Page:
Tuesday, February 28, 2006
The Big Sleep, by Raymond Chandler, Read by Elliot Gould, New Milennium Books, 2002
Even if you hadn’t seen the scrumptious film version of Raymond Chandler’s first novel, The Big Sleep, it would be practically impossible not to view Humphrey Bogart in your mind’s eye. While the roles and his range were certainly wider than gumshoes, there is a sort of world-weary rumpled quality to Bogart (nowhere so well shown as Casablanca, naturally) that seems emblematic of the detectives of the forties and thirties.
Most likely this is a result of how closely Hollywood worked with the writers of these detective novels, Chandler having worked on the screenplay for the adaptation of James M. Cain’s Double Indemnity as well as The Blue Dahlia and the Alfred Hitchcock adaptation of Patricia Highsmith’s Strangers on a Train. Sit and watch The Big Sleep with the text open in front of you and marvel at whole sections of zinging dialogue lifted verbatim.
Chandler’s style is poetic, bemused, and stands up to the test of time when his contemporaries like Erle Stanley Gardner have a musty taste of hokey old fashioned pabulum. Even Chandler’s use of now-outdated slang still pops with a crisp liveliness. His trailblazing work on the unexpected simile has become a staple in detective fiction as has nearly every other aspect of his iconic Philip Marlowe. So influential is his style that his name has been adjectivized, putting him in league with Shakespeare, Kafka, and Nietzsche, not to mention rating a song by Robyn Hitchcock.
That style, as stated already, is heavy on the similes, such as “A few locks of dry white hair clung to his scalp, like wild flowers fighting for life on a bare rock” and “...using his strength the way an out of work chorus girl uses her last stockings” when he describes his client, or when illustrating a liquid, “bubbles rose in it like false hopes.” “The minutes went by on tiptoe, with their fingers to their lips,” he writes elsewhere. There is an element of the nearly absurd in these; they walk to the edge of silly at times (which is what has made them so ripe for parody), yet the greatest of them contains a pungent whiff of despair.
Perhaps the most commonly quoted line about Chandler’s style is that of Ross Macdonald which gives this review its title, “Raymond Chandler writes like a slumming angel.” There is in that quote a fair praise, though an angel would have no cause for the despondency that hums through the prose. Chandler’s world weary detective is more than merely an authorial stand-in, he is a mouthpiece for an entire weltanschauung.
The Big Sleep features one of the more tangled plots in detective fiction, at one point even Chandler said he couldn’t make heads or tails of what he’d written. There simply isn’t much sense in trying to summarize the plot suffice to say that it’s the kind of story that is likely to actually happen in life in the way one job succumbs to mission creep and ends up taking in all sorts of associated unpleasantries.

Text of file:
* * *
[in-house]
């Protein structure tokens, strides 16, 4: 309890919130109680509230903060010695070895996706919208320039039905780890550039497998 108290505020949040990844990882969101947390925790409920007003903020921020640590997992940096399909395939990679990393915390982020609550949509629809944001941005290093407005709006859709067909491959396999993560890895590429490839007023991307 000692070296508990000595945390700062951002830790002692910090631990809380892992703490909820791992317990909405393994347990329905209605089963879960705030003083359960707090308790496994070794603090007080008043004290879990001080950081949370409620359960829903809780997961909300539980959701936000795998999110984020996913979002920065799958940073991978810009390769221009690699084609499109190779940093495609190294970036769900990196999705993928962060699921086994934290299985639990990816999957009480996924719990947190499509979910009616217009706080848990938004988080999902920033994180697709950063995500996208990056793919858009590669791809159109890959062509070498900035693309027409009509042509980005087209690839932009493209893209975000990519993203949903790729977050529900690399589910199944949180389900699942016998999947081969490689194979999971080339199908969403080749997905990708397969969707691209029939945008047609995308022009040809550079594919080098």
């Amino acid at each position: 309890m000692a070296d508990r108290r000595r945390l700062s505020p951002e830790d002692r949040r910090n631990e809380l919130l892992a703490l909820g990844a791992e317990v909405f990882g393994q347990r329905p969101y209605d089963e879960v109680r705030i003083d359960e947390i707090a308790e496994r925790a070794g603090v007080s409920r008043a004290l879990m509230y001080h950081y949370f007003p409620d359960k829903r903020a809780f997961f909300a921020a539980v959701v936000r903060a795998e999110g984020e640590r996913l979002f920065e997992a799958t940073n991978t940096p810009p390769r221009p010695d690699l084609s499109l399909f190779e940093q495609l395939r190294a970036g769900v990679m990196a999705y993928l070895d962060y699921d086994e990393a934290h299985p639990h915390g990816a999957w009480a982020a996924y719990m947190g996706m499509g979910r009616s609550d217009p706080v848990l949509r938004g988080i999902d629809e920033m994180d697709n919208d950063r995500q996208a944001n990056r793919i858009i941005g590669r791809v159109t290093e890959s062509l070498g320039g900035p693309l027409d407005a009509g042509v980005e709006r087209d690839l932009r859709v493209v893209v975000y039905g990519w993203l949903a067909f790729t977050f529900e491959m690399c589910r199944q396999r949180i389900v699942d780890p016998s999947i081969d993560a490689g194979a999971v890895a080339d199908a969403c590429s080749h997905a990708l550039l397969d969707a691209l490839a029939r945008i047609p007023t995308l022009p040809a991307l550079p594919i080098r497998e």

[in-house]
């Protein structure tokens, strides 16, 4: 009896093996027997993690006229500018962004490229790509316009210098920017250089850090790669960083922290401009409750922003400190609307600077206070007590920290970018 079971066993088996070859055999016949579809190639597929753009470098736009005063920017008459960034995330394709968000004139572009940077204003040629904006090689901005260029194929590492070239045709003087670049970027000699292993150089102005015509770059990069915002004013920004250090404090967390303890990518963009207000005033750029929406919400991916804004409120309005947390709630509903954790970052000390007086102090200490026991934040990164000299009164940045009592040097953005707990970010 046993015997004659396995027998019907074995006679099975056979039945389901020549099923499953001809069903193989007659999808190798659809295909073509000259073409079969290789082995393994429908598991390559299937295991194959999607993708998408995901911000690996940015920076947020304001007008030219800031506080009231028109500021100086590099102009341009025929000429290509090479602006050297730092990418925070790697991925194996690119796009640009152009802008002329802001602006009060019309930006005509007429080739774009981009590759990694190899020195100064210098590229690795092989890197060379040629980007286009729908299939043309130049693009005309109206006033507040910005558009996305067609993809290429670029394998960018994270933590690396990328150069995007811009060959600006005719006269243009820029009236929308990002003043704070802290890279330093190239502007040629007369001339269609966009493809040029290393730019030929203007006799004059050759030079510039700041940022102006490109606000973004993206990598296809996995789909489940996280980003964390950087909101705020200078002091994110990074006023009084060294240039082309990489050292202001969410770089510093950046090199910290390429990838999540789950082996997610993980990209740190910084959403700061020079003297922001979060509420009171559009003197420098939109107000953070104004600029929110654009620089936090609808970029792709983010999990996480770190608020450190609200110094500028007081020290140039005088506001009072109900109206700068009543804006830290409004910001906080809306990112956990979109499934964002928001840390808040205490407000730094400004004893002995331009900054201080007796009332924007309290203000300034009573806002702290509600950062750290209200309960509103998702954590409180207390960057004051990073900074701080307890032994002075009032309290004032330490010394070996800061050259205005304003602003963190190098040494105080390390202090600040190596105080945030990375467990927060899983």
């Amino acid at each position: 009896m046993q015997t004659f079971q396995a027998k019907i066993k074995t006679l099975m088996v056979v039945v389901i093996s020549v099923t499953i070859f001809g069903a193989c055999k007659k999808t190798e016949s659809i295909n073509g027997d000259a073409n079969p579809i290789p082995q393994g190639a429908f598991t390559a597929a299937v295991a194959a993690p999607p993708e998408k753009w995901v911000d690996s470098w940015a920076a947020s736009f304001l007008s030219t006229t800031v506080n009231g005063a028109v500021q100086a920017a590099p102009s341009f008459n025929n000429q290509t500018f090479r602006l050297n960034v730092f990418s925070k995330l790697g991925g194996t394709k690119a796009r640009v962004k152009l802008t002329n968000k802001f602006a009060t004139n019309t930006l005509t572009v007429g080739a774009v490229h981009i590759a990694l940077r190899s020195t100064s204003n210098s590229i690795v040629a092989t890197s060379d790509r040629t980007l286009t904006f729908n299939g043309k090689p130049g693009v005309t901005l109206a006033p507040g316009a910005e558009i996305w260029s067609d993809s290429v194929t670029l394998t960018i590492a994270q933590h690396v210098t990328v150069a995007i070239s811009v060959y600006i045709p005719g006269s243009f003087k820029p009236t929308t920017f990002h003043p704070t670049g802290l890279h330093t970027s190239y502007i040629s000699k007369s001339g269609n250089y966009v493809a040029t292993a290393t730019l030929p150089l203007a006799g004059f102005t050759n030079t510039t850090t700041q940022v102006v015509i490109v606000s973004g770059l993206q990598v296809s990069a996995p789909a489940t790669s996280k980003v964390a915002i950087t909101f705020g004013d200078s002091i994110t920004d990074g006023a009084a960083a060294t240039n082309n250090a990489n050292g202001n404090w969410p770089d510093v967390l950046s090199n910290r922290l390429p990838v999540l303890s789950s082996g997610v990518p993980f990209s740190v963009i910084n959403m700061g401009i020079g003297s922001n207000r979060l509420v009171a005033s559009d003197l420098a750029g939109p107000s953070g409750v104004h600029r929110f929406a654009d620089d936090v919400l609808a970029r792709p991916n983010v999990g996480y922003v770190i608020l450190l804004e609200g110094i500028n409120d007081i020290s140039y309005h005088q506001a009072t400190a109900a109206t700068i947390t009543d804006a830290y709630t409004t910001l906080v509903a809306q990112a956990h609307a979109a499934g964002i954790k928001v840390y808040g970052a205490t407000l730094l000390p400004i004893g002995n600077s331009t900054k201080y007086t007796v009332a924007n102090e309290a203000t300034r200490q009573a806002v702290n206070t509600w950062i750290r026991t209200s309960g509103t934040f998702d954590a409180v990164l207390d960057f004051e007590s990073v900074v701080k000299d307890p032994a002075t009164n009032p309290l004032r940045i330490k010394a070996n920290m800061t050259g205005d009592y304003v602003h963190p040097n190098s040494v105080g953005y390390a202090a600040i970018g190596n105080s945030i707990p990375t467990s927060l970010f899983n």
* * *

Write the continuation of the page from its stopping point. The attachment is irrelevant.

A simple job of tracking down a gambling debt blackmailer turns into exposing a dirty book racket, uncovering a murder (or two), tracking down a missing bootlegger, putting a dangerously deranged heiress away, and avoiding being rubbed out by a vicious hitman working for a casino operator.
Through it all, Marlowe keeps his trademark sense of humor intact and manages to stay as true as he can to his knightly code of conduct. It’s not that Marlowe is lily white pure, however, it’s just that he is remarkably faithful to his sense of ethics, something to which Chandler’s inspiration, Hammett’s Continental Operative, shows nowhere near the same kind of adherence. In fact, Chandler might have inaugurated a sense of decency into pulp fiction, a kind of virtue that many of his contemporaries were quite comfortable in letting lapse.
As for the reading, I thought Gould, who was absolutely dreadful, just wrong on so many levels in Altman’s The Long Goodbye, made a very creditable reader. The slow delivery helps with the very confusing storyline and multiple characters that pop up throughout. Sometimes he gets a little cute with his voice characterizations, but it’s a small flaw for all that’s good in his reading. Gould’s deadpan style is pitch perfect and he does a very, very excellent job of resisting the temptation to ape Bogart’s iconic performance in the lead role. It is significant to our conception these days of detective stories, Bogart’s performances in this and in The Maltese Falcon, playing that other name brand American detective, Sam Spade.
If there is any gripe to be had with Gould’s reading it is simply his accent. The Brooklyn inflections that are impossible to shake off are simply out of place in Los Angeles, even if it is a city of transplants. Thus the choice of Gould is probably in and of itself more a tip of the fedora toward Bogart’s birthplace of New York and his own side of the mouth delivery than to Gould’s peculiar detective performance.
New Millenium, possibly a recent acquisition by Recorded Books released this as single tracked CDs. Why the higher quality corporation didn’t simply track the recordings is a cheap mystery.
Posted by The Critic at 2/28/2006 01:40:00 AM